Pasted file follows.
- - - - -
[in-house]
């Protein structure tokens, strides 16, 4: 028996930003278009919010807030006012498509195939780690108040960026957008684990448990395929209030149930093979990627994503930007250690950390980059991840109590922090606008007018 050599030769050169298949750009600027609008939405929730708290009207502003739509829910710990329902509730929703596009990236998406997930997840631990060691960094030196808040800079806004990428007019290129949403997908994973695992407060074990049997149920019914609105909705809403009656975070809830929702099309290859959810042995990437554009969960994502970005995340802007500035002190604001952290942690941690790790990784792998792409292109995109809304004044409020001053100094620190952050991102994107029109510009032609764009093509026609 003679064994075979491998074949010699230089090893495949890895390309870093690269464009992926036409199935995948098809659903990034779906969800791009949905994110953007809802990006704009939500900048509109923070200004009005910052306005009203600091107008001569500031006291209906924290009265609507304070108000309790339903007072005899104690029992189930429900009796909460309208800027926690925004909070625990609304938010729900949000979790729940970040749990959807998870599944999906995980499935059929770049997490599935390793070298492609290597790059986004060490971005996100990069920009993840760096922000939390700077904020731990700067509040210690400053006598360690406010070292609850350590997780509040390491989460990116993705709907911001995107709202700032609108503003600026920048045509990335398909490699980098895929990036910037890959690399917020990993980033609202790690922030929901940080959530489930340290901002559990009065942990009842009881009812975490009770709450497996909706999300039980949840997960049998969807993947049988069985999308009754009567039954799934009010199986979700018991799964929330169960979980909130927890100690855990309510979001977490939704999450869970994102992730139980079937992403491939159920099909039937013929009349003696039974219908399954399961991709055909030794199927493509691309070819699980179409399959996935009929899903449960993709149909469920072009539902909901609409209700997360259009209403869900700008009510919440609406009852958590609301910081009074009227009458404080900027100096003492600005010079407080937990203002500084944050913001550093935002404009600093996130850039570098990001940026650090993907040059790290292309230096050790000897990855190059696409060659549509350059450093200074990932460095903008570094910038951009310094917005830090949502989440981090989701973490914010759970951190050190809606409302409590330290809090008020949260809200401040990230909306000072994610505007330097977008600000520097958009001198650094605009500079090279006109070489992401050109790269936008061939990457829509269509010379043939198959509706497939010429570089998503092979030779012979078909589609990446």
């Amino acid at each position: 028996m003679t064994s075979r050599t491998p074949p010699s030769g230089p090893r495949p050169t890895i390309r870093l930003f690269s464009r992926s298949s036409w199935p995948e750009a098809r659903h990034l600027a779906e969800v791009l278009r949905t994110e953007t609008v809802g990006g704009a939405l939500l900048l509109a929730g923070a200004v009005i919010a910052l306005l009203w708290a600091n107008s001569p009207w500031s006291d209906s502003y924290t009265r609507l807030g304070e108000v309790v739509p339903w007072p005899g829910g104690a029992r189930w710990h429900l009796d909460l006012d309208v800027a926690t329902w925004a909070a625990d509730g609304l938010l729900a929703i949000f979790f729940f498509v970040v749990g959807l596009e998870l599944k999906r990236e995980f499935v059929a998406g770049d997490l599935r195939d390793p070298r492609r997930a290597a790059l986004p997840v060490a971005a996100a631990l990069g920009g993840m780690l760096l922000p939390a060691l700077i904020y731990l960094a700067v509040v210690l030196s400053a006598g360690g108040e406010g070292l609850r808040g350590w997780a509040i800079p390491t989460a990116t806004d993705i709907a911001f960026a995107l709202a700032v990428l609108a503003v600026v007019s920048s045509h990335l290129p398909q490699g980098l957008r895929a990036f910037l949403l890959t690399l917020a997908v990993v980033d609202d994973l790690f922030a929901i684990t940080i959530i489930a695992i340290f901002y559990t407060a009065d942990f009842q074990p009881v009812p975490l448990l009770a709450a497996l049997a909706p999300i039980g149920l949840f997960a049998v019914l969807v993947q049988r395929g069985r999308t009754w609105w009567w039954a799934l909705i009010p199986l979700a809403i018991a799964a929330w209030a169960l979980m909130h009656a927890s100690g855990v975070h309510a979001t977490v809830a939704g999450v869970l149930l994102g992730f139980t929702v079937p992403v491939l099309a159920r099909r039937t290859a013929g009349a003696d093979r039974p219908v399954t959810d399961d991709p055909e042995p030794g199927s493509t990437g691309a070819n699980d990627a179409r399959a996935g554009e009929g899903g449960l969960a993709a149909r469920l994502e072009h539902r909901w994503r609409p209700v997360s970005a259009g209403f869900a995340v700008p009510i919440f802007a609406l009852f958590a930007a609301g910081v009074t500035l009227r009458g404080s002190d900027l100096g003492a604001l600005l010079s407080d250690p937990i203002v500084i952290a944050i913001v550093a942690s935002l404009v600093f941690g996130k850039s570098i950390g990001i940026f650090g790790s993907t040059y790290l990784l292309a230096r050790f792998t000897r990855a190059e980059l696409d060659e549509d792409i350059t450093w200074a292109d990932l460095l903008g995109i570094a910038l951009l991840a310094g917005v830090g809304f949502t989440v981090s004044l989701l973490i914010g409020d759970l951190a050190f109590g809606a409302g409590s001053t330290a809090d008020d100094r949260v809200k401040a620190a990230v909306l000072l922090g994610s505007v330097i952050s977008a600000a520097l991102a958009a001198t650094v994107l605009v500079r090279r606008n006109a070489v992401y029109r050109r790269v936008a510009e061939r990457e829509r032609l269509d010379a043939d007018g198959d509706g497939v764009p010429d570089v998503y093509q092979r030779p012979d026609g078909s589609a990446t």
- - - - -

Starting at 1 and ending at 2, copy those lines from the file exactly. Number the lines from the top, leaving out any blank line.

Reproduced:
[in-house]
């Protein structure tokens, strides 16, 4: 028996930003278009919010807030006012498509195939780690108040960026957008684990448990395929209030149930093979990627994503930007250690950390980059991840109590922090606008007018 050599030769050169298949750009600027609008939405929730708290009207502003739509829910710990329902509730929703596009990236998406997930997840631990060691960094030196808040800079806004990428007019290129949403997908994973695992407060074990049997149920019914609105909705809403009656975070809830929702099309290859959810042995990437554009969960994502970005995340802007500035002190604001952290942690941690790790990784792998792409292109995109809304004044409020001053100094620190952050991102994107029109510009032609764009093509026609 003679064994075979491998074949010699230089090893495949890895390309870093690269464009992926036409199935995948098809659903990034779906969800791009949905994110953007809802990006704009939500900048509109923070200004009005910052306005009203600091107008001569500031006291209906924290009265609507304070108000309790339903007072005899104690029992189930429900009796909460309208800027926690925004909070625990609304938010729900949000979790729940970040749990959807998870599944999906995980499935059929770049997490599935390793070298492609290597790059986004060490971005996100990069920009993840760096922000939390700077904020731990700067509040210690400053006598360690406010070292609850350590997780509040390491989460990116993705709907911001995107709202700032609108503003600026920048045509990335398909490699980098895929990036910037890959690399917020990993980033609202790690922030929901940080959530489930340290901002559990009065942990009842009881009812975490009770709450497996909706999300039980949840997960049998969807993947049988069985999308009754009567039954799934009010199986979700018991799964929330169960979980909130927890100690855990309510979001977490939704999450869970994102992730139980079937992403491939159920099909039937013929009349003696039974219908399954399961991709055909030794199927493509691309070819699980179409399959996935009929899903449960993709149909469920072009539902909901609409209700997360259009209403869900700008009510919440609406009852958590609301910081009074009227009458404080900027100096003492600005010079407080937990203002500084944050913001550093935002404009600093996130850039570098990001940026650090993907040059790290292309230096050790000897990855190059696409060659549509350059450093200074990932460095903008570094910038951009310094917005830090949502989440981090989701973490914010759970951190050190809606409302409590330290809090008020949260809200401040990230909306000072994610505007330097977008600000520097958009001198650094605009500079090279006109070489992401050109790269936008061939990457829509269509010379043939198959509706497939010429570089998503092979030779012979078909589609990446």